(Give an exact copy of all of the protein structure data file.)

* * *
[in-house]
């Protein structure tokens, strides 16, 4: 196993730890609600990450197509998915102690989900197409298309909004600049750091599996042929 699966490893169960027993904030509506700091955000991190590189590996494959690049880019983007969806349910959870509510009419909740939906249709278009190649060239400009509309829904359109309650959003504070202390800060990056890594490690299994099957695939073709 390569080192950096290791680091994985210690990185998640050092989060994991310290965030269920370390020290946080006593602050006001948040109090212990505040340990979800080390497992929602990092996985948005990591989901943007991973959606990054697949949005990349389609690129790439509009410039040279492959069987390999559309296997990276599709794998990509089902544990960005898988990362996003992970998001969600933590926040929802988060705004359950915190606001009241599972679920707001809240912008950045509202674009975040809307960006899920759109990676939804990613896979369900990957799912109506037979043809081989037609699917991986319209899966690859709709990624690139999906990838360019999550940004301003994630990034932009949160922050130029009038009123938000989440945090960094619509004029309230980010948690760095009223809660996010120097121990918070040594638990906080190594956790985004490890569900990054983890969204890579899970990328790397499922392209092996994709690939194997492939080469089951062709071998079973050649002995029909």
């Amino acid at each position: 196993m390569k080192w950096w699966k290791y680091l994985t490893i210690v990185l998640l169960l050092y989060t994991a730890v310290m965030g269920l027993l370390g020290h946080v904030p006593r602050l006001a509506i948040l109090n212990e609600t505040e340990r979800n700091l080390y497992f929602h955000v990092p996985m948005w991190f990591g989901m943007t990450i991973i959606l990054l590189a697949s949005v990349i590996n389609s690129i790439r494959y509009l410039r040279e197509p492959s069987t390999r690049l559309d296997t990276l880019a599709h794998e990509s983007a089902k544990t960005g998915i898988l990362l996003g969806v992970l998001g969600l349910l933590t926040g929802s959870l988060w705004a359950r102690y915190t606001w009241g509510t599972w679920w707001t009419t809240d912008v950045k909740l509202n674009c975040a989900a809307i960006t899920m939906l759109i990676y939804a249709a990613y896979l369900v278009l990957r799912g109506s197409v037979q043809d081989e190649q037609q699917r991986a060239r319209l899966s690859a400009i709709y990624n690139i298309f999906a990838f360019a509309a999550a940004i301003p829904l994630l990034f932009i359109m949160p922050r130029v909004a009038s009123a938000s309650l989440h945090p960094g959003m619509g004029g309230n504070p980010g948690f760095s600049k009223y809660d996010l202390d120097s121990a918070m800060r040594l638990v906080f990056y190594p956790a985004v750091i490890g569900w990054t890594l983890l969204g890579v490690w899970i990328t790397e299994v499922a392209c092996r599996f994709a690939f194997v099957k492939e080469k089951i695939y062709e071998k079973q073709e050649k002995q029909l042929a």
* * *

[in-house]
């Protein structure tokens, strides 16, 4: 196993730890609600990450197509998915102690989900197409298309909004600049750091599996042929 699966490893169960027993904030509506700091955000991190590189590996494959690049880019983007969806349910959870509510009419909740939906249709278009190649060239400009509309829904359109309650959003504070202390800060990056890594490690299994099957695939073709 390569080192950096290791680091994985210690990185998640050092989060994991310290965030269920370390020290946080006593602050006001948040109090212990505040340990979800080390497992929602990092996985948005990591989901943007991973959606990054697949949005990349389609690129790439509009410039040279492959069987390999559309296997990276599709794998990509089902544990960005898988990362996003992970998001969600933590926040929802988060705004359950915190606001009241599972679920707001809240912008950045509202674009975040809307960006899920759109990676939804990613896979369900990957799912109506037979043809081989037609699917991986319209899966690859709709990624690139999906990838360019999550940004301003994630990034932009949160922050130029009038009123938000989440945090960094619509004029309230980010948690760095009223809660996010120097121990918070040594638990906080190594956790985004490890569900990054983890969204890579899970990328790397499922392209092996994709690939194997492939080469089951062709071998079973050649002995029909």
């Amino acid at each position: 196993m390569k080192w950096w699966k290791y680091l994985t490893i210690v990185l998640l169960l050092y989060t994991a730890v310290m965030g269920l027993l370390g020290h946080v904030p006593r602050l006001a509506i948040l109090n212990e609600t505040e340990r979800n700091l080390y497992f929602h955000v990092p996985m948005w991190f990591g989901m943007t990450i991973i959606l990054l590189a697949s949005v990349i590996n389609s690129i790439r494959y509009l410039r040279e197509p492959s069987t390999r690049l559309d296997t990276l880019a599709h794998e990509s983007a089902k544990t960005g998915i898988l990362l996003g969806v992970l998001g969600l349910l933590t926040g929802s959870l988060w705004a359950r102690y915190t606001w009241g509510t599972w679920w707001t009419t809240d912008v950045k909740l509202n674009c975040a989900a809307i960006t899920m939906l759109i990676y939804a249709a990613y896979l369900v278009l990957r799912g109506s197409v037979q043809d081989e190649q037609q699917r991986a060239r319209l899966s690859a400009i709709y990624n690139i298309f999906a990838f360019a509309a999550a940004i301003p829904l994630l990034f932009i359109m949160p922050r130029v909004a009038s009123a938000s309650l989440h945090p960094g959003m619509g004029g309230n504070p980010g948690f760095s600049k009223y809660d996010l202390d120097s121990a918070m800060r040594l638990v906080f990056y190594p956790a985004v750091i490890g569900w990054t890594l983890l969204g890579v490690w899970i990328t790397e299994v499922a392209c092996r599996f994709a690939f194997v099957k492939e080469k089951i695939y062709e071998k079973q073709e050649k002995q029909l042929a």